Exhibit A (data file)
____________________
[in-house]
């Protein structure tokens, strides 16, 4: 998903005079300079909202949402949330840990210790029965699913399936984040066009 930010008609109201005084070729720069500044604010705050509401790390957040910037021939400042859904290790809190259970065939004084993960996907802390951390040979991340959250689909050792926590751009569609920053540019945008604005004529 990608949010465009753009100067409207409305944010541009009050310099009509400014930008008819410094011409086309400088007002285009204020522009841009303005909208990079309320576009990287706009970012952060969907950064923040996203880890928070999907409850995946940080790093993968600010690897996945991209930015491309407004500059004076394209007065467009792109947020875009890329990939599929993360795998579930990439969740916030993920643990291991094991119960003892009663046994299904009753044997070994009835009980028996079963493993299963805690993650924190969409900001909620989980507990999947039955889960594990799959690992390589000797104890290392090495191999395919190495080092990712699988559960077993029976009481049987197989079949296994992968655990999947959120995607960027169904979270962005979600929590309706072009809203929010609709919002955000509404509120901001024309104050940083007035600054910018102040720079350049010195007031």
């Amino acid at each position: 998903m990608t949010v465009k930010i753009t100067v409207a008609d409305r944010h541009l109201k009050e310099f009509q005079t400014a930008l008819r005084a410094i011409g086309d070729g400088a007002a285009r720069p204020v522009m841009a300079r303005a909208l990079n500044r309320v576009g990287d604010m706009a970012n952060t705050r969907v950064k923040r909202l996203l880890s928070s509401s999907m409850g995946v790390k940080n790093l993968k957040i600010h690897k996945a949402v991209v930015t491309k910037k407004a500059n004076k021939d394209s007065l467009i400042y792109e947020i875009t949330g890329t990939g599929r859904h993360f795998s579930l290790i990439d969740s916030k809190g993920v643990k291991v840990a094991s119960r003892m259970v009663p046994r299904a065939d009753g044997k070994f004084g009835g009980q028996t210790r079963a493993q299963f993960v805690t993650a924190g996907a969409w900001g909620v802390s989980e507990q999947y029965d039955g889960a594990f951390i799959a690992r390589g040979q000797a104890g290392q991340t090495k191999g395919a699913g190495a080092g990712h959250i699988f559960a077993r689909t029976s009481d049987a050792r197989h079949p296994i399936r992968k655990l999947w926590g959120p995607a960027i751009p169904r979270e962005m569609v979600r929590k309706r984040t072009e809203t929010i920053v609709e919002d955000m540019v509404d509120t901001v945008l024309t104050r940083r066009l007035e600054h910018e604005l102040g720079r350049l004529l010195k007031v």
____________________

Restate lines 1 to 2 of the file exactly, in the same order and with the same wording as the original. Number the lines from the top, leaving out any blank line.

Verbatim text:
[in-house]
């Protein structure tokens, strides 16, 4: 998903005079300079909202949402949330840990210790029965699913399936984040066009 930010008609109201005084070729720069500044604010705050509401790390957040910037021939400042859904290790809190259970065939004084993960996907802390951390040979991340959250689909050792926590751009569609920053540019945008604005004529 990608949010465009753009100067409207409305944010541009009050310099009509400014930008008819410094011409086309400088007002285009204020522009841009303005909208990079309320576009990287706009970012952060969907950064923040996203880890928070999907409850995946940080790093993968600010690897996945991209930015491309407004500059004076394209007065467009792109947020875009890329990939599929993360795998579930990439969740916030993920643990291991094991119960003892009663046994299904009753044997070994009835009980028996079963493993299963805690993650924190969409900001909620989980507990999947039955889960594990799959690992390589000797104890290392090495191999395919190495080092990712699988559960077993029976009481049987197989079949296994992968655990999947959120995607960027169904979270962005979600929590309706072009809203929010609709919002955000509404509120901001024309104050940083007035600054910018102040720079350049010195007031």